Reality TV, of course, is not always (in fact, not often) based on actual reality. So why, of all so-called reality shows, is Lowe's Home Improvement Stores choosing All-American Muslim as a target?
The Learning Channel show depicts Muslims in Michigan as—gasp!—normal folks who happen to practice what is, in America, a minority religion. It's not that the show advances negative stereotypes. No, the problem here, it seems, is that the show fails to advance the cause of divisiveness.
Lowe's pulled its ads after a group calling itself the Florida Family Association called for a boycott of companies that advertised on the show. Says the group on its website:
The Learning Channel's new show All-American Muslim is propaganda clearly designed to counter legitimate and present-day concerns about many Muslims who are advancing Islamic fundamentalism and Sharia law. The show profiles only Muslims that appear to be ordinary folks while excluding many Islamic believers whose agenda poses a clear and present danger to liberties and traditional values that the majority of Americans cherish.
… Many situations were profiled in the show from a Muslim tolerant perspective while avoiding the perspective that would have created Muslim conflict thereby contradicting The Learning Channel's agenda to inaccurately portray Muslims in America.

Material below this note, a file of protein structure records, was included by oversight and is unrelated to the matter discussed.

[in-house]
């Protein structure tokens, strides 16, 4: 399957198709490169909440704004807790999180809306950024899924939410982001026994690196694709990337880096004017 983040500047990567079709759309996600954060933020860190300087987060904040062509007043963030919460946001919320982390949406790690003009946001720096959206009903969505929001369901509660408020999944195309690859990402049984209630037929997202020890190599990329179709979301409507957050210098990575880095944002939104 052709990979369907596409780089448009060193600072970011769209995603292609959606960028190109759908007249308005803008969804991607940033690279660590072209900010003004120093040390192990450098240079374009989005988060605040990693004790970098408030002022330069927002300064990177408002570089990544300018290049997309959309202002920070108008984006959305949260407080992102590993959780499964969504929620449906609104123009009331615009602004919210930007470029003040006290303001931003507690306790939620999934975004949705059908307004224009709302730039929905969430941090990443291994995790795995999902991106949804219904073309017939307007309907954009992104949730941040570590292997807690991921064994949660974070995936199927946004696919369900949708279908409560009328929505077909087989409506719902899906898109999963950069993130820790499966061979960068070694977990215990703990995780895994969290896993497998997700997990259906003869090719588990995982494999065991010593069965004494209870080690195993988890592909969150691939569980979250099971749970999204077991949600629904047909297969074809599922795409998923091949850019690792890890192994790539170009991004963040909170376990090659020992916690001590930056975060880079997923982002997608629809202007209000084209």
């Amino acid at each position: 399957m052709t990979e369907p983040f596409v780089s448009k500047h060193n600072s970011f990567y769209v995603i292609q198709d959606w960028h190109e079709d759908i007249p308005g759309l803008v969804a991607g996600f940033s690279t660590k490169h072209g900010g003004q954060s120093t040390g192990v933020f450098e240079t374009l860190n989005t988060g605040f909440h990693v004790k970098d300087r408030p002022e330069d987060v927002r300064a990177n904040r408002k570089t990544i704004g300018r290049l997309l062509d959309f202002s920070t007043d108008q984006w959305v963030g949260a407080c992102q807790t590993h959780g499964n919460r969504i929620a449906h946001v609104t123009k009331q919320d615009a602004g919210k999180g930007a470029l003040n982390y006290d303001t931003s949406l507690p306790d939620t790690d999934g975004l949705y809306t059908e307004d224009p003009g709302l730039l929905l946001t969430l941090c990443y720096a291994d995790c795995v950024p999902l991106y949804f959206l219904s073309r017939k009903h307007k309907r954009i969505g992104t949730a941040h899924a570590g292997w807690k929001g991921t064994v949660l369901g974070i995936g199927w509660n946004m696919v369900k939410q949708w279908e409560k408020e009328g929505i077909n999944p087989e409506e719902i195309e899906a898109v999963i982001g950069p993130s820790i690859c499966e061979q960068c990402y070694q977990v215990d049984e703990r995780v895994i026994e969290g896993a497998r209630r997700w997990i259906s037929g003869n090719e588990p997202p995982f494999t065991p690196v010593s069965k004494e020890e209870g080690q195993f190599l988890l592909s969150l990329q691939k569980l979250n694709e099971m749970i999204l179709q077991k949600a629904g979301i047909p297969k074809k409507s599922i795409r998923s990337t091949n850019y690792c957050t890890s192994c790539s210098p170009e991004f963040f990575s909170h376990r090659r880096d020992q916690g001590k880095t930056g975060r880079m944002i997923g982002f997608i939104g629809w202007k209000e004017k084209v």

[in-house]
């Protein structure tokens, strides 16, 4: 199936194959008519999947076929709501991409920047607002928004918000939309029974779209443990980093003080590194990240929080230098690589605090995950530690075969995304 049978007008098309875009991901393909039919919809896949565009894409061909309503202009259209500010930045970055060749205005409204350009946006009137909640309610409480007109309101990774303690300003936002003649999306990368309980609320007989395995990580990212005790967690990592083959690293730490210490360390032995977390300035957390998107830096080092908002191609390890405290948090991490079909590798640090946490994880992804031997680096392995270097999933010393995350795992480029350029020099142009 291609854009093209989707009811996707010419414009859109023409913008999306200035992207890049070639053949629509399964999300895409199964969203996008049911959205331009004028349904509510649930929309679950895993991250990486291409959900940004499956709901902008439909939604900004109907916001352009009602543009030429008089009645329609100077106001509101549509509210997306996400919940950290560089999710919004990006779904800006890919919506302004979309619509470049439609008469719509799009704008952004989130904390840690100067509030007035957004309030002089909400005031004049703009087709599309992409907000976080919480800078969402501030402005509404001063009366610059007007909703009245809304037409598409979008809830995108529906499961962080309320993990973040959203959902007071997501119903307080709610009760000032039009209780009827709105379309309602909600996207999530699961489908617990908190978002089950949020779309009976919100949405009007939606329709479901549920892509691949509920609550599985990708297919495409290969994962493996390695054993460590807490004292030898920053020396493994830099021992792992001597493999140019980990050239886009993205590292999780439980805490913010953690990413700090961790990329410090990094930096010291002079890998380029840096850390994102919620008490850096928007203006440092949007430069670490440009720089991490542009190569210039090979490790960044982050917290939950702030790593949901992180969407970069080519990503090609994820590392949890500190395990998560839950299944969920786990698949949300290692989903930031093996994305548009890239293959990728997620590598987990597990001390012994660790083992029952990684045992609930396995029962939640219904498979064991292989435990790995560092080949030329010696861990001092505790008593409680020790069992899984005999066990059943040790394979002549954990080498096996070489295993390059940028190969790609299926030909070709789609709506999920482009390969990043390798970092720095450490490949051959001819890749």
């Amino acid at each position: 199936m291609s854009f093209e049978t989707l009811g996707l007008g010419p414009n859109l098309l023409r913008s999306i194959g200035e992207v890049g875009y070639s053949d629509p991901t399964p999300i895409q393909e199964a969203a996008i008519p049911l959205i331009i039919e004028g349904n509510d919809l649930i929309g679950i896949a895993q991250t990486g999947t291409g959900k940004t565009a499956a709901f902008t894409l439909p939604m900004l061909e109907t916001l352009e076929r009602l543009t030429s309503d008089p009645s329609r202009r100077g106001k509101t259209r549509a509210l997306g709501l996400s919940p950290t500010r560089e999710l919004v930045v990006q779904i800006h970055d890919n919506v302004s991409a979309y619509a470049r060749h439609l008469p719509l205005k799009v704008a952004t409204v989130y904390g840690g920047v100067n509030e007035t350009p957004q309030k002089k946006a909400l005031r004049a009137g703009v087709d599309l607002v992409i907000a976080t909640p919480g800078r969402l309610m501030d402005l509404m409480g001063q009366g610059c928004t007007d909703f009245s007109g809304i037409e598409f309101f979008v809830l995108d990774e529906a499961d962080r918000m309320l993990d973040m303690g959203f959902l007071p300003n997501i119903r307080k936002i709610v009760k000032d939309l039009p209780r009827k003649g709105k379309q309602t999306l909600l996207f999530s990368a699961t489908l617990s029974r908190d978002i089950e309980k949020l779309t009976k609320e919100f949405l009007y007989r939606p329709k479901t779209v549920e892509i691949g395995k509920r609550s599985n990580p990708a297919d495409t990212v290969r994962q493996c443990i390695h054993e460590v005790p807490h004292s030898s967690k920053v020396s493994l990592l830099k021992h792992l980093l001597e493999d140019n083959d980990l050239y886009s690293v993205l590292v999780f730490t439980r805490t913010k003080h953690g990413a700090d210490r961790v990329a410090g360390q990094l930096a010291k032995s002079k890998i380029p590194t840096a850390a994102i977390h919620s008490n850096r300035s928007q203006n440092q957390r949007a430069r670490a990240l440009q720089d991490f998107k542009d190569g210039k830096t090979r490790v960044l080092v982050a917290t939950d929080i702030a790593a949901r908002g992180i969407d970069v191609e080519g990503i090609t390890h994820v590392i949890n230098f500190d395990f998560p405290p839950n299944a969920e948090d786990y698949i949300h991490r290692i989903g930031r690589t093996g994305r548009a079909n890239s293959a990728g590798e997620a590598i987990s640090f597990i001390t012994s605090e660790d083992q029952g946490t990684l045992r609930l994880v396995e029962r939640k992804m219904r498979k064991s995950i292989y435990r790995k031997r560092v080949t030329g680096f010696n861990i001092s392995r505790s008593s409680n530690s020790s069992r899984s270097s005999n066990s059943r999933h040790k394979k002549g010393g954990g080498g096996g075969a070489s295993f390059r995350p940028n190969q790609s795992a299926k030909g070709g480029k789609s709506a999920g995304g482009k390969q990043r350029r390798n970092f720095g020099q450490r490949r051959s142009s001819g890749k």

… Clearly this program is attempting to manipulate Americans into ignoring the threat of jihad and to influence them to believe that being concerned about the jihad threat would somehow victimize these nice people in this show.
As defenses of bigotry go, this is unusually brazen. True, the show does not depict Muslims as inherent terrorists. Nor does reality TV depict American Christians as inherent terrorists, citing the behavior of Timothy McVeigh in the Oklahoma City bombing.
Stereotypes sell, so one can't blame TLC for trying to make a buck on this one. HBO's Big Love and Sister Wives (the latter also on TLC) depict polygamy as though it's just another quirky lifestyle choice practiced by Mormons. In fact, the Mormon Church now rejects polygamy. And the shows aren't so much a look into Mormonism as they are a cheap celebration of a male fantasy involving harems. On Big Love, the wives are helpfully populated by a blonde, a brunette and a redhead, as though the women were flavors of ice cream for their husband.
There are lots of reasons not to watch reality TV of any kind. It can, in fact, be summed up in one word: "Kardashian." But hatefulness is not an acceptable justification.